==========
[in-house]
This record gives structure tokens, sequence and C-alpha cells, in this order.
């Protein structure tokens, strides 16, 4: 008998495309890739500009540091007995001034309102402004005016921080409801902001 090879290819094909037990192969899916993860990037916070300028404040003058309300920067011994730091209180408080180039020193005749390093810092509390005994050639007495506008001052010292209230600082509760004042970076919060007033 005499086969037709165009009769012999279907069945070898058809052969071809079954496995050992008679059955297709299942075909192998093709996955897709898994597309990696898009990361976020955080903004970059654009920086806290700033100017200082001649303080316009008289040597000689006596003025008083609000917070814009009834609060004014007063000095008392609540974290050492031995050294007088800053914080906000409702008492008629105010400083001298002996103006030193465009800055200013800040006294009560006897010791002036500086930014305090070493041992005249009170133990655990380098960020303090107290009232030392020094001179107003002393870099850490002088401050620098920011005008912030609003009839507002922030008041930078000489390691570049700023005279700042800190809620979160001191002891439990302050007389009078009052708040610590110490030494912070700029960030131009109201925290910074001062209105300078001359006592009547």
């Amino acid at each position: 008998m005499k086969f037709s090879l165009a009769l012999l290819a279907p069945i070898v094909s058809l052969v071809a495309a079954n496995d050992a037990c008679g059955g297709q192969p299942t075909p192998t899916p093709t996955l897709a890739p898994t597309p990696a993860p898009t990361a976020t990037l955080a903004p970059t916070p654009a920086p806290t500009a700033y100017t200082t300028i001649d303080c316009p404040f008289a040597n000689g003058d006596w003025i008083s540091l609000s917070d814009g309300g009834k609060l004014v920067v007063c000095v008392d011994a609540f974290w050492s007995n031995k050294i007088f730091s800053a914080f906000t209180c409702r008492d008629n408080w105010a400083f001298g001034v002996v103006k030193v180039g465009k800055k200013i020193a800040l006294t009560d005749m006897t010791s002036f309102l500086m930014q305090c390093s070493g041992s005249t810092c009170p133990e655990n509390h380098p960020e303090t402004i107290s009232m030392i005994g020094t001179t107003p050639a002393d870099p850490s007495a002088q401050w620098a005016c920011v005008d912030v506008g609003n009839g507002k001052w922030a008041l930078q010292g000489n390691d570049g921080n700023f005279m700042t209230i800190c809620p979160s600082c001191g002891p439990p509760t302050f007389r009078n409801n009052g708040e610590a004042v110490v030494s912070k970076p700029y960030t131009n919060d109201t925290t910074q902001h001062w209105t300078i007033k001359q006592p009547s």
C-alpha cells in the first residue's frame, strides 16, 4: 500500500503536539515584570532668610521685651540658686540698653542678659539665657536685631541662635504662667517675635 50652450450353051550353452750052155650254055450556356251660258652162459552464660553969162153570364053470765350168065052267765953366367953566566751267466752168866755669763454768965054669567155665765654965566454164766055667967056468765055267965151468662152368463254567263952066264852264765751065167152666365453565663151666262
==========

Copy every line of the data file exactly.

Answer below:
[in-house]
This record gives structure tokens, sequence and C-alpha cells, in this order.
């Protein structure tokens, strides 16, 4: 008998495309890739500009540091007995001034309102402004005016921080409801902001 090879290819094909037990192969899916993860990037916070300028404040003058309300920067011994730091209180408080180039020193005749390093810092509390005994050639007495506008001052010292209230600082509760004042970076919060007033 005499086969037709165009009769012999279907069945070898058809052969071809079954496995050992008679059955297709299942075909192998093709996955897709898994597309990696898009990361976020955080903004970059654009920086806290700033100017200082001649303080316009008289040597000689006596003025008083609000917070814009009834609060004014007063000095008392609540974290050492031995050294007088800053914080906000409702008492008629105010400083001298002996103006030193465009800055200013800040006294009560006897010791002036500086930014305090070493041992005249009170133990655990380098960020303090107290009232030392020094001179107003002393870099850490002088401050620098920011005008912030609003009839507002922030008041930078000489390691570049700023005279700042800190809620979160001191002891439990302050007389009078009052708040610590110490030494912070700029960030131009109201925290910074001062209105300078001359006592009547």
């Amino acid at each position: 008998m005499k086969f037709s090879l165009a009769l012999l290819a279907p069945i070898v094909s058809l052969v071809a495309a079954n496995d050992a037990c008679g059955g297709q192969p299942t075909p192998t899916p093709t996955l897709a890739p898994t597309p990696a993860p898009t990361a976020t990037l955080a903004p970059t916070p654009a920086p806290t500009a700033y100017t200082t300028i001649d303080c316009p404040f008289a040597n000689g003058d006596w003025i008083s540091l609000s917070d814009g309300g009834k609060l004014v920067v007063c000095v008392d011994a609540f974290w050492s007995n031995k050294i007088f730091s800053a914080f906000t209180c409702r008492d008629n408080w105010a400083f001298g001034v002996v103006k030193v180039g465009k800055k200013i020193a800040l006294t009560d005749m006897t010791s002036f309102l500086m930014q305090c390093s070493g041992s005249t810092c009170p133990e655990n509390h380098p960020e303090t402004i107290s009232m030392i005994g020094t001179t107003p050639a002393d870099p850490s007495a002088q401050w620098a005016c920011v005008d912030v506008g609003n009839g507002k001052w922030a008041l930078q010292g000489n390691d570049g921080n700023f005279m700042t209230i800190c809620p979160s600082c001191g002891p439990p509760t302050f007389r009078n409801n009052g708040e610590a004042v110490v030494s912070k970076p700029y960030t131009n919060d109201t925290t910074q902001h001062w209105t300078i007033k001359q006592p009547s």
C-alpha cells in the first residue's frame, strides 16, 4: 500500500503536539515584570532668610521685651540658686540698653542678659539665657536685631541662635504662667517675635 50652450450353051550353452750052155650254055450556356251660258652162459552464660553969162153570364053470765350168065052267765953366367953566566751267466752168866755669763454768965054669567155665765654965566454164766055667967056468765055267965151468662152368463254567263952066264852264765751065167152666365453565663151666262